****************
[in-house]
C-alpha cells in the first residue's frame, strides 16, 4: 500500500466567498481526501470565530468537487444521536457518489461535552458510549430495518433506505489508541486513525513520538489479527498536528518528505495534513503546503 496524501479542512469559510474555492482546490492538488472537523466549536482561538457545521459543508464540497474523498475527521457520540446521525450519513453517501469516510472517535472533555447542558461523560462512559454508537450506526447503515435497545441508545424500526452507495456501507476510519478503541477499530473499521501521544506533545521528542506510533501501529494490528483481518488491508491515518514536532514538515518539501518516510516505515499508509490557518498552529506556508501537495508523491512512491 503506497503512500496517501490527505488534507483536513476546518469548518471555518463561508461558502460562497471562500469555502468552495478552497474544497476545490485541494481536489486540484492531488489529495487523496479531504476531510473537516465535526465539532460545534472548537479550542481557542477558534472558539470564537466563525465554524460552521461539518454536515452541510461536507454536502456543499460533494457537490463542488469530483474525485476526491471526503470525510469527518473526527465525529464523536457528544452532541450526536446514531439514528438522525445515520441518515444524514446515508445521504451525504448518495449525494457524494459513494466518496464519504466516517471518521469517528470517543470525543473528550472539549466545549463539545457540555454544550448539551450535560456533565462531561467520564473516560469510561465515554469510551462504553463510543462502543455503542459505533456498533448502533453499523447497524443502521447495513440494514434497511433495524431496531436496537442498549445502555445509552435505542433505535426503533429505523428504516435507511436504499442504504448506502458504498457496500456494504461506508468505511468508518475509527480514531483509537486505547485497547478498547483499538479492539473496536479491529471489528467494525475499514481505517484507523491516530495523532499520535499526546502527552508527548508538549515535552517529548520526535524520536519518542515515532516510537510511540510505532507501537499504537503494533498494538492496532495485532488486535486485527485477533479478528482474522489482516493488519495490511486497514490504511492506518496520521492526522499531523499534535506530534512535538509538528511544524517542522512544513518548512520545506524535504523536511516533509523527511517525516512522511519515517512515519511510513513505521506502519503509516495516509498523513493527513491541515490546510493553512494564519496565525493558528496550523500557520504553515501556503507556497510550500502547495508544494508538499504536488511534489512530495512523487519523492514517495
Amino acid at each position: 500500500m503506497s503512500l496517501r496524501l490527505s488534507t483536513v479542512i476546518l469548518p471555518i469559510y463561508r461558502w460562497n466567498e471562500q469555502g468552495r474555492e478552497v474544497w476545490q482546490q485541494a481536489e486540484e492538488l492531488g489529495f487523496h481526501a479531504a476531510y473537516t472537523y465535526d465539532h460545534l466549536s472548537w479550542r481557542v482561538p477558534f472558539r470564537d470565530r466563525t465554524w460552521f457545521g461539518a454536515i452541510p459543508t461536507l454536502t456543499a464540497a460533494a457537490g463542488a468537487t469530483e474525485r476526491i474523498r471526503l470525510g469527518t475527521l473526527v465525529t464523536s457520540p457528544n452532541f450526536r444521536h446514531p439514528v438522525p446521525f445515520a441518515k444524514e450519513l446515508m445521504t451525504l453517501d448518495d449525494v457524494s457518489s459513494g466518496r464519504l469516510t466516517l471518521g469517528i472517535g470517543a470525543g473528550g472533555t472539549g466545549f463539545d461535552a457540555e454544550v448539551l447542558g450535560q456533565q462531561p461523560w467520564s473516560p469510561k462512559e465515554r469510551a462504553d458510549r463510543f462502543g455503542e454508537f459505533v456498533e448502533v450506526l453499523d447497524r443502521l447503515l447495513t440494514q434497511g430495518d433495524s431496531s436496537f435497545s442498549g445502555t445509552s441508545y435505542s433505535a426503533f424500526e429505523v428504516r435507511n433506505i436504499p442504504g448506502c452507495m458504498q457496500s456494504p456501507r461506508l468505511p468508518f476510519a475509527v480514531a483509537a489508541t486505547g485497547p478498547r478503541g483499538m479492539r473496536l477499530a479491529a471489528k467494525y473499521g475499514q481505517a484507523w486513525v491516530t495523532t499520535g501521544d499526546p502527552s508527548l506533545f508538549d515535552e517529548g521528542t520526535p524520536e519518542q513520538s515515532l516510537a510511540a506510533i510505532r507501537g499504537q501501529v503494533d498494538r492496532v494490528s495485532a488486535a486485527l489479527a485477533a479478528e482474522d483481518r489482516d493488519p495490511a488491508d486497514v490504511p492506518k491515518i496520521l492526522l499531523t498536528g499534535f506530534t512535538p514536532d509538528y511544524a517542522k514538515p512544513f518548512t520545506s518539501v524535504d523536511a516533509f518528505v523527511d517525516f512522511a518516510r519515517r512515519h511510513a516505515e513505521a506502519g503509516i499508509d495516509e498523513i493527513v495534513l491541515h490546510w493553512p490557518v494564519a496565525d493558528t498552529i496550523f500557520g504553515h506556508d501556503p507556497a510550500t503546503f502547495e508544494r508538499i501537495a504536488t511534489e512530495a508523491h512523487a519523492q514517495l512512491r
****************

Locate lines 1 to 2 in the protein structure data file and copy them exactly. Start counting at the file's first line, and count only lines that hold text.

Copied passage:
[in-house]
C-alpha cells in the first residue's frame, strides 16, 4: 500500500466567498481526501470565530468537487444521536457518489461535552458510549430495518433506505489508541486513525513520538489479527498536528518528505495534513503546503 496524501479542512469559510474555492482546490492538488472537523466549536482561538457545521459543508464540497474523498475527521457520540446521525450519513453517501469516510472517535472533555447542558461523560462512559454508537450506526447503515435497545441508545424500526452507495456501507476510519478503541477499530473499521501521544506533545521528542506510533501501529494490528483481518488491508491515518514536532514538515518539501518516510516505515499508509490557518498552529506556508501537495508523491512512491 503506497503512500496517501490527505488534507483536513476546518469548518471555518463561508461558502460562497471562500469555502468552495478552497474544497476545490485541494481536489486540484492531488489529495487523496479531504476531510473537516465535526465539532460545534472548537479550542481557542477558534472558539470564537466563525465554524460552521461539518454536515452541510461536507454536502456543499460533494457537490463542488469530483474525485476526491471526503470525510469527518473526527465525529464523536457528544452532541450526536446514531439514528438522525445515520441518515444524514446515508445521504451525504448518495449525494457524494459513494466518496464519504466516517471518521469517528470517543470525543473528550472539549466545549463539545457540555454544550448539551450535560456533565462531561467520564473516560469510561465515554469510551462504553463510543462502543455503542459505533456498533448502533453499523447497524443502521447495513440494514434497511433495524431496531436496537442498549445502555445509552435505542433505535426503533429505523428504516435507511436504499442504504448506502458504498457496500456494504461506508468505511468508518475509527480514531483509537486505547485497547478498547483499538479492539473496536479491529471489528467494525475499514481505517484507523491516530495523532499520535499526546502527552508527548508538549515535552517529548520526535524520536519518542515515532516510537510511540510505532507501537499504537503494533498494538492496532495485532488486535486485527485477533479478528482474522489482516493488519495490511486497514490504511492506518496520521492526522499531523499534535506530534512535538509538528511544524517542522512544513518548512520545506524535504523536511516533509523527511517525516512522511519515517512515519511510513513505521506502519503509516495516509498523513493527513491541515490546510493553512494564519496565525493558528496550523500557520504553515501556503507556497510550500502547495508544494508538499504536488511534489512530495512523487519523492514517495